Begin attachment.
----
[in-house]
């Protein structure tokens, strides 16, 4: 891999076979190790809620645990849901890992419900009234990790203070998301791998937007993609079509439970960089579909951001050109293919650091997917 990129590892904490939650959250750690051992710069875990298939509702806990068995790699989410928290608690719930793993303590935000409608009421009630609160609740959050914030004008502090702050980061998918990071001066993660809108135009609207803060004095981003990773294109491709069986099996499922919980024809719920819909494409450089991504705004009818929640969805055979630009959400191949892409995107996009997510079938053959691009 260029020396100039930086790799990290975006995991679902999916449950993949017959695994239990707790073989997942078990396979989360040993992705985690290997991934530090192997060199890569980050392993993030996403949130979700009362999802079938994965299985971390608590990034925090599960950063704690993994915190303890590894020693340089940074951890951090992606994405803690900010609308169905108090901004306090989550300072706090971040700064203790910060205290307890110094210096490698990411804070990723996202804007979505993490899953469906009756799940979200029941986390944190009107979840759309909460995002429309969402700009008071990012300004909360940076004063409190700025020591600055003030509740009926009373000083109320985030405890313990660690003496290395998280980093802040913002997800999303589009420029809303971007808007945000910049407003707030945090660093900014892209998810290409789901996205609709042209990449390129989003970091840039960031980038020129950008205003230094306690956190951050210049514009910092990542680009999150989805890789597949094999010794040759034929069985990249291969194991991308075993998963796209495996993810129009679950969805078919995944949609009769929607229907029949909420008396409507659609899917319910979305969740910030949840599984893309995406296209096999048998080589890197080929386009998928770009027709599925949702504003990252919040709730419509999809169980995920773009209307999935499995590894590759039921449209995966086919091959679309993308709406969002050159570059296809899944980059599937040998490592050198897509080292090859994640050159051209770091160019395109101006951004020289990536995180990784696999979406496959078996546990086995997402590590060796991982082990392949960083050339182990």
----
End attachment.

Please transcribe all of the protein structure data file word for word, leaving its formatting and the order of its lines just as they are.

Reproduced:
[in-house]
């Protein structure tokens, strides 16, 4: 891999076979190790809620645990849901890992419900009234990790203070998301791998937007993609079509439970960089579909951001050109293919650091997917 990129590892904490939650959250750690051992710069875990298939509702806990068995790699989410928290608690719930793993303590935000409608009421009630609160609740959050914030004008502090702050980061998918990071001066993660809108135009609207803060004095981003990773294109491709069986099996499922919980024809719920819909494409450089991504705004009818929640969805055979630009959400191949892409995107996009997510079938053959691009 260029020396100039930086790799990290975006995991679902999916449950993949017959695994239990707790073989997942078990396979989360040993992705985690290997991934530090192997060199890569980050392993993030996403949130979700009362999802079938994965299985971390608590990034925090599960950063704690993994915190303890590894020693340089940074951890951090992606994405803690900010609308169905108090901004306090989550300072706090971040700064203790910060205290307890110094210096490698990411804070990723996202804007979505993490899953469906009756799940979200029941986390944190009107979840759309909460995002429309969402700009008071990012300004909360940076004063409190700025020591600055003030509740009926009373000083109320985030405890313990660690003496290395998280980093802040913002997800999303589009420029809303971007808007945000910049407003707030945090660093900014892209998810290409789901996205609709042209990449390129989003970091840039960031980038020129950008205003230094306690956190951050210049514009910092990542680009999150989805890789597949094999010794040759034929069985990249291969194991991308075993998963796209495996993810129009679950969805078919995944949609009769929607229907029949909420008396409507659609899917319910979305969740910030949840599984893309995406296209096999048998080589890197080929386009998928770009027709599925949702504003990252919040709730419509999809169980995920773009209307999935499995590894590759039921449209995966086919091959679309993308709406969002050159570059296809899944980059599937040998490592050198897509080292090859994640050159051209770091160019395109101006951004020289990536995180990784696999979406496959078996546990086995997402590590060796991982082990392949960083050339182990």